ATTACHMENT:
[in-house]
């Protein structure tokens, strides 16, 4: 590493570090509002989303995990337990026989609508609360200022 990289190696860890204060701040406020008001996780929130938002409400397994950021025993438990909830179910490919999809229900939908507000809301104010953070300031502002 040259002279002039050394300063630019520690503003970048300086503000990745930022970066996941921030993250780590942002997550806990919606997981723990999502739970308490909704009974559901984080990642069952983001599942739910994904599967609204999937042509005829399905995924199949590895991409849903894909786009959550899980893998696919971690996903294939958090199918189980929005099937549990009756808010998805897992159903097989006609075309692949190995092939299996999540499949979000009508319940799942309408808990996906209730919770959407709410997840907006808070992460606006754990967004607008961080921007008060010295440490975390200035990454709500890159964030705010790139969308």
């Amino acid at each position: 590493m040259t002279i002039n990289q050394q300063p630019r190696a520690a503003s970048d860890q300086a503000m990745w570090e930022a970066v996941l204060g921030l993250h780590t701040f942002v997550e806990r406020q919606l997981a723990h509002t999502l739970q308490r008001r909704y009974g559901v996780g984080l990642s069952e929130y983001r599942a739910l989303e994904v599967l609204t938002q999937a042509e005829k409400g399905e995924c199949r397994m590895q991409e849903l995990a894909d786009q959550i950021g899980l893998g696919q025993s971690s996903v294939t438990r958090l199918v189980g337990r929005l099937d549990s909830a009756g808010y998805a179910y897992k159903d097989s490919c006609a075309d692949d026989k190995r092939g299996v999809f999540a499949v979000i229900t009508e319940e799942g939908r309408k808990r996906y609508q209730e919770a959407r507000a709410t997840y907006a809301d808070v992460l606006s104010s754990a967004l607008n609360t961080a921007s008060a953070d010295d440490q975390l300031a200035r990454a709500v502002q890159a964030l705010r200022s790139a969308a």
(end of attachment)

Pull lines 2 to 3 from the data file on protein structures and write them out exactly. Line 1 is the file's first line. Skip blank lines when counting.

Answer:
């Protein structure tokens, strides 16, 4: 590493570090509002989303995990337990026989609508609360200022 990289190696860890204060701040406020008001996780929130938002409400397994950021025993438990909830179910490919999809229900939908507000809301104010953070300031502002 040259002279002039050394300063630019520690503003970048300086503000990745930022970066996941921030993250780590942002997550806990919606997981723990999502739970308490909704009974559901984080990642069952983001599942739910994904599967609204999937042509005829399905995924199949590895991409849903894909786009959550899980893998696919971690996903294939958090199918189980929005099937549990009756808010998805897992159903097989006609075309692949190995092939299996999540499949979000009508319940799942309408808990996906209730919770959407709410997840907006808070992460606006754990967004607008961080921007008060010295440490975390200035990454709500890159964030705010790139969308």
């Amino acid at each position: 590493m040259t002279i002039n990289q050394q300063p630019r190696a520690a503003s970048d860890q300086a503000m990745w570090e930022a970066v996941l204060g921030l993250h780590t701040f942002v997550e806990r406020q919606l997981a723990h509002t999502l739970q308490r008001r909704y009974g559901v996780g984080l990642s069952e929130y983001r599942a739910l989303e994904v599967l609204t938002q999937a042509e005829k409400g399905e995924c199949r397994m590895q991409e849903l995990a894909d786009q959550i950021g899980l893998g696919q025993s971690s996903v294939t438990r958090l199918v189980g337990r929005l099937d549990s909830a009756g808010y998805a179910y897992k159903d097989s490919c006609a075309d692949d026989k190995r092939g299996v999809f999540a499949v979000i229900t009508e319940e799942g939908r309408k808990r996906y609508q209730e919770a959407r507000a709410t997840y907006a809301d808070v992460l606006s104010s754990a967004l607008n609360t961080a921007s008060a953070d010295d440490q975390l300031a200035r990454a709500v502002q890159a964030l705010r200022s790139a969308a």